Etymologically an atmosphere is a "breathing ball". A circular room where we could possibly live and breathe. A bearable environment. A poetic bubble. The visualisation of this point where things can start happening, the sensorily tangible extension of the field of possibilities, the charged spatiality, is actually the alpha and omega of a substantial part of surrealist art.
Atmosphere in art
Historically it is entirely due to Chirico that atmosphere assumed such a central role in surrealism. Chirico was crucial for the direction of several of the pioneers of the surrealist adventure in pictorial art; Tanguy, Magritte, etc. But note also how strong this tendency is in some of the other immediate sources to surrealist pictorial art; Atget, Rousseau, Moreau. Or? In surrealist art, this is clearly one, but still only one, of the main tracks.
But in the beginnings of surrealism, literary sources were more frequently acknowledged and cited. Only through these we can say that atmosphere is a topic in the manifesto of surrealism of 1924. Of course concerning the image, in the already mentioned orchestration of Reverdy's thoughts and the cultivation of the autonomous and dynamic image, but even more with the launching of the specifically surrealist sense of the Marvellous. This is actually introduced with a discussion of the gothic novel and especially Lewis. So here we find support that atmosphere has an affinity for the gothic, for the fairy-tale-like, immense, occult, for romanticism, for grandiose nature and grandiose decay. But the early surrealists also took part in the exaltation of modernity, and not in its most plain and disgusting forms like the machine, war, the factory, commerce, money; but in its most profoundly and dynamically contradictory or ambiguous aspects. More than anything, atmosphere resides in certain zones where the gothic coincides with the modern in a dismissal of time, or continue wrestling in raging contradictoriness, of a kind actually becoming a lever for the spirit: natural science, the fleamarket, adolescent-boy-literature adventure, film, criminality, utopia, revolution. And of course not everywhere in those.
But we were still in the origins and constitution of surrealism. Equally interesting is to see how the "Chirico track" in pictorial art continued to be productive, and now finds two prominent representatives, magicians in staging such spatial scenery, in my own closest environment in John Andersson and Niklas Nenzén.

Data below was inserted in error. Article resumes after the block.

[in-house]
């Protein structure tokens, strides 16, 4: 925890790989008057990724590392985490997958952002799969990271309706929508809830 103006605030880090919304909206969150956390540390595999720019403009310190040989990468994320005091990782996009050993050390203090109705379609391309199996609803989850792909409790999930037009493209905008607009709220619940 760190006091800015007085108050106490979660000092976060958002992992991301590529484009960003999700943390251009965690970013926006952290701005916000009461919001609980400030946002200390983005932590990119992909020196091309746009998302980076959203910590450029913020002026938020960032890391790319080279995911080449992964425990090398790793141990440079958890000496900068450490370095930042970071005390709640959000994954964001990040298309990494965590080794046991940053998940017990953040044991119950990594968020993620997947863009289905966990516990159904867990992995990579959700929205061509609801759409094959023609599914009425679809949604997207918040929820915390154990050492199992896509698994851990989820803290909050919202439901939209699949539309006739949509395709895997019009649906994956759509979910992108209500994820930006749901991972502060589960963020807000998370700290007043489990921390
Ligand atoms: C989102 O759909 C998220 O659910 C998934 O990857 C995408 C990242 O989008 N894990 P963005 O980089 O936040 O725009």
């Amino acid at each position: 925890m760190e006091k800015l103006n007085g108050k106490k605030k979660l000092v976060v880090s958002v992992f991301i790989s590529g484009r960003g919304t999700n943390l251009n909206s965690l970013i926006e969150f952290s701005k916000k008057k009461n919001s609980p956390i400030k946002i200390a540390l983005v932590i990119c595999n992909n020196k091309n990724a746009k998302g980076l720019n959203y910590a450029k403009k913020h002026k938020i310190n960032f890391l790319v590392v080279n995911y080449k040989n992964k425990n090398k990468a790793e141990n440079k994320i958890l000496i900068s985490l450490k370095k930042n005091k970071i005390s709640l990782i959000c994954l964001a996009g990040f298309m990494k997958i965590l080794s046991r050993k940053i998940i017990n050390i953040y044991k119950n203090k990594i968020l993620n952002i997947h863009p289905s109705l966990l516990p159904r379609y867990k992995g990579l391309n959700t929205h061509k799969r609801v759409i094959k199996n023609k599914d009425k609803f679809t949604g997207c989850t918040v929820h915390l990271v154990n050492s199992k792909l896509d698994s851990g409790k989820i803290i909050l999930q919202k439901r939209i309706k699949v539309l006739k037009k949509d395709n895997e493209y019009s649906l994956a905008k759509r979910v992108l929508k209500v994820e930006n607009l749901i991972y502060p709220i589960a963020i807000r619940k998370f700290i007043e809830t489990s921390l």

But also that other main tracks in surrealist artistic struggles has come to revolve in relation to the very same questions and mechanisms; psychological morphology – as it expressed the eagerness to abandon all the conventional (in the sense of art history) representation of projecting three dimensions onto two, momentarily framed selection, central perspective, middle-sized objects represented by contours and coloured surfaces; preferring an investigation of a realisation inspired by modern physics of an inner space beyond kantian categories and realistic school tricks, – also becomes atmospheric in how it associates to dramatic and threatening weathers and thereby atrmospheres in every sense of the word, and equally much by generating an ambiguity in scale and in the spontaneous interpretational efforts in spatial terms, staggering moving from microscopic worlds over oceanic and atmospheric systems all the way to galaxies, nebulae and other cosmic entities, and back again. Abandoning the compulsion to represent opens a manifold of possibilities, not the least in how we in the appropriation still expect representation, and spontaneously interpret by means of representing potentialities, and then since all unambiguousness on that level have been abandoned in the abandoning of the convention, the spectator is actually forced to real productivity in this sense.